The “Like” Economy – Quantifying Facebook Engagements
Our discussion on the value of visitor feedback to your site continues…
Thanks to an NCAA basketball promotion, Capital One‘s Facebook fans increased by more than 700% in less than two weeks. Consumer participation in the promotion was easy. Access to the content was granted in exchange for a “Like”. As marketers are looking for ways to leverage Facebook and to somehow quantify (and monetize) engagements, more and more marketers are following in this trend. The New Yorker offers subscriber-only content to the populous for a “Like”; Pepsi offers free soda for a “Like”; even my beloved Angry Birds application has begun offering new levels for free in return for an obligatory thumbs-up.
What is a “Like”, anyway?
Brands have mutated the “Like” functionality. Essentially, they have resorted to paying for disingenuous consideration in the hopes that the halo effect will be positive enough to generate a few legitimate followers and advocates.
But that begs the question: what is an engagement and how can we quantify its value? Executing a “Like” is easy and is extremely non-committal. When it’s encouraged and when it comes with a reward, how can the interaction be seen as a ringing endorsement? Low effort and simplicity seldom leads to high-risk activism. As a result, can Capital One really put a significant amount of value on their 700% jump in Facebook fans?
The real question should be what happens AFTER? What dedication did those followers show to the brand? Although this type of questioning forces a company to dig few layers deeper and requires a different analytical approach, the generated insight can go a long way to truly quantifying not just the volume but VALUE of Facebook engagements.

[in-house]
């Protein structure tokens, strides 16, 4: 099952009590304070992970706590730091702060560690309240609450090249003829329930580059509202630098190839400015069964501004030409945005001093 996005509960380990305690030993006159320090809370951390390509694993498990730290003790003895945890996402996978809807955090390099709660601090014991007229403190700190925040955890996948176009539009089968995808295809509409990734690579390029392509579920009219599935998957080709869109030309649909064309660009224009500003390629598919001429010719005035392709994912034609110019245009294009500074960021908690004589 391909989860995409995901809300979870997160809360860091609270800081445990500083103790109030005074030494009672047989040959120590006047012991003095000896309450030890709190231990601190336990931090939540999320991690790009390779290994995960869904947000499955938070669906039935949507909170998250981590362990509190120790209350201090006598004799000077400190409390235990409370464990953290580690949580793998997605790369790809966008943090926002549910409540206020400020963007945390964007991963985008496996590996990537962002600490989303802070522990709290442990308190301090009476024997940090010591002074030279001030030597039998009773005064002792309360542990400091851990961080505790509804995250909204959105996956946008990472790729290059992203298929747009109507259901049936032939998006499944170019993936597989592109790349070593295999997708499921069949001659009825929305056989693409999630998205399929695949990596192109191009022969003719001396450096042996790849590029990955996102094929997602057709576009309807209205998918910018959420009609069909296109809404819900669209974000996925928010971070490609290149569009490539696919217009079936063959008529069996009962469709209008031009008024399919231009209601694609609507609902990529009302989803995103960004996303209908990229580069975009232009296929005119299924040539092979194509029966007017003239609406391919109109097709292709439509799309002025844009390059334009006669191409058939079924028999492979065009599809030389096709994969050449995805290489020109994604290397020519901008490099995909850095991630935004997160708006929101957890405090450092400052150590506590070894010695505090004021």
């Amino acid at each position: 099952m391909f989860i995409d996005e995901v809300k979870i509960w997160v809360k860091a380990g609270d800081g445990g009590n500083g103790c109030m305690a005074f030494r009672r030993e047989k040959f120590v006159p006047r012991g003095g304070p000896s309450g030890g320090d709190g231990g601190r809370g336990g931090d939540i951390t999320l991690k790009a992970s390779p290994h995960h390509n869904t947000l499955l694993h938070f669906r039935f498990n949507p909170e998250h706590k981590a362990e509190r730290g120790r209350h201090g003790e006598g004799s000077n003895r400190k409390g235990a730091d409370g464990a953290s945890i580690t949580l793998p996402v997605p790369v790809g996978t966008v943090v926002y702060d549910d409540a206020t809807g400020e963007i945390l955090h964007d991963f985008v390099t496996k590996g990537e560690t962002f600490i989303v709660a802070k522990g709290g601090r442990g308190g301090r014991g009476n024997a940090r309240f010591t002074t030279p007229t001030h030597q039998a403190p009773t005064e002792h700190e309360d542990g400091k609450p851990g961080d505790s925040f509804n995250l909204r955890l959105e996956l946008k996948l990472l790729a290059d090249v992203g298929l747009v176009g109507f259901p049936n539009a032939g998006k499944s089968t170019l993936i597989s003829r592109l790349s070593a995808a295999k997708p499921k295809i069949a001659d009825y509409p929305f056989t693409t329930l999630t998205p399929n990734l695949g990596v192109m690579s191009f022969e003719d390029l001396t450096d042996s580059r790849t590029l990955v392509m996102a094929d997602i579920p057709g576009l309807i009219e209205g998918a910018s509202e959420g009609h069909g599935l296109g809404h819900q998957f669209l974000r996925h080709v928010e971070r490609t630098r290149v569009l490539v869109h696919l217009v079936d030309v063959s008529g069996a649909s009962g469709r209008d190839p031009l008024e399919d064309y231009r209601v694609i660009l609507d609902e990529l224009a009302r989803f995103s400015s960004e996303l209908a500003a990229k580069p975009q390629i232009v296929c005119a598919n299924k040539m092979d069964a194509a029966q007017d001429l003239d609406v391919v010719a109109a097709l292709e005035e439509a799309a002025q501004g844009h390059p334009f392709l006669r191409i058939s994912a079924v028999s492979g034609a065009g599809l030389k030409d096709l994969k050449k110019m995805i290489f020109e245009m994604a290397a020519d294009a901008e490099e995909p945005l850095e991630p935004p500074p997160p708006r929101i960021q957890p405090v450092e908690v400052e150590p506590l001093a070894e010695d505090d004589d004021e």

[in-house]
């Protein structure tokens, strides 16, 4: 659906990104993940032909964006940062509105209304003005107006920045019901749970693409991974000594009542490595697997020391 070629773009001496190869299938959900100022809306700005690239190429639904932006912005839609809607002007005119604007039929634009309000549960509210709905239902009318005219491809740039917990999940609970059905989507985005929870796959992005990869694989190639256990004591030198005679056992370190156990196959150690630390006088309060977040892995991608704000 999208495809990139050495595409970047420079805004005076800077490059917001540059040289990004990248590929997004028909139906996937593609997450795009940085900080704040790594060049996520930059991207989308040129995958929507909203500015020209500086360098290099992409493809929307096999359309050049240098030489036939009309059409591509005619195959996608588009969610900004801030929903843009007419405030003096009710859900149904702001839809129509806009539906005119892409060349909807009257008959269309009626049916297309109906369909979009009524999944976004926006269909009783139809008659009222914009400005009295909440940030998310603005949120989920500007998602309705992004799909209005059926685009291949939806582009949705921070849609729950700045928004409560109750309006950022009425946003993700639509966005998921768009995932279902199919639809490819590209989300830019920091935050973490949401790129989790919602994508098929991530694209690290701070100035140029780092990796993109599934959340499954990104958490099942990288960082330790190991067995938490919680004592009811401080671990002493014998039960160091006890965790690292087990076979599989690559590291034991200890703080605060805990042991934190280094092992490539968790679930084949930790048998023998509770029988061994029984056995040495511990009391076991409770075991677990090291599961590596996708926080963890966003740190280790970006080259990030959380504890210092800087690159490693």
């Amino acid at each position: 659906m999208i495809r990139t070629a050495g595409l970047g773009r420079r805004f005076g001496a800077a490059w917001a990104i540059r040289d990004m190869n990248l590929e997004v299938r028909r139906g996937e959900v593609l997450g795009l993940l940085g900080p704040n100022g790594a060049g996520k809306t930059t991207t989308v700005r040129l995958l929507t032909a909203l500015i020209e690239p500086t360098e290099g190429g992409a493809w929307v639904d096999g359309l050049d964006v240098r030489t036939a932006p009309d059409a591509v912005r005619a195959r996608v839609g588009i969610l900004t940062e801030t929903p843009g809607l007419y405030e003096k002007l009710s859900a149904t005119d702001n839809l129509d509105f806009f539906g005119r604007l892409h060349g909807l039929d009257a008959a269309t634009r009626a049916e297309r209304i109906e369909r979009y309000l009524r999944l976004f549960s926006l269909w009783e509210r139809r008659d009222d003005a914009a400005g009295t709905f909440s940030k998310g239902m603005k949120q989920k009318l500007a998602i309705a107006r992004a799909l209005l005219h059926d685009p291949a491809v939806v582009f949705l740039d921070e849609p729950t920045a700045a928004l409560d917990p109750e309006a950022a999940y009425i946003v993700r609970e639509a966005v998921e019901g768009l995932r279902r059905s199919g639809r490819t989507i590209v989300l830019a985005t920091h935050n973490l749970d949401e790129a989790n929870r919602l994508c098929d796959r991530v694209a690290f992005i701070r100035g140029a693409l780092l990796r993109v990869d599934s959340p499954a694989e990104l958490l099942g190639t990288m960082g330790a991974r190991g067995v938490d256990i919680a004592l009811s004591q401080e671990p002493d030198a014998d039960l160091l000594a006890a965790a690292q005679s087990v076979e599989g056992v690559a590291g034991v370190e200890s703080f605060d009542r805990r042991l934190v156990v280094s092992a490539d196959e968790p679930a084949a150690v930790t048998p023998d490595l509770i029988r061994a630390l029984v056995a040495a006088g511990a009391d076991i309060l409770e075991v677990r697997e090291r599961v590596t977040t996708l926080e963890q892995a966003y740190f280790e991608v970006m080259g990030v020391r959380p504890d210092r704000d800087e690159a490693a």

One approach is to carefully monitor your per-post insights. Stripped down, this is similar to calculating SEM or targeted awareness click-through rates. About 24 hours after you submit a post to your wall (and therefore to your fans/followers), unique and individual post metrics are displayed.
Metric 1 – What you posted (the content posted)
Metric 2 – Impressions (the number of times the post was displayed on your Facebook page wall, shown in the news feeds of fans, commented on or “Liked”)
Metric 3 – The feedback percentage (calculated by taking the total number of comments + the number of “Likes” divided by the number of impressions)
Here is an example of this calculation in action. If you posted a video that received 425 “Likes” and generated 119 comments as a result of 31,000 impressions, the Feedback Percentage would be 1.75%.
Tracking your average Feedback Percentage number over time is an excellent method to accurately measure the quality of your Facebook engagements.
When interactions with the “Like” button are used as a metric of program success, program performance ultimately comes up short. Why do so many brands hang their hat and the success of their campaign on this wonderfully misleading metric?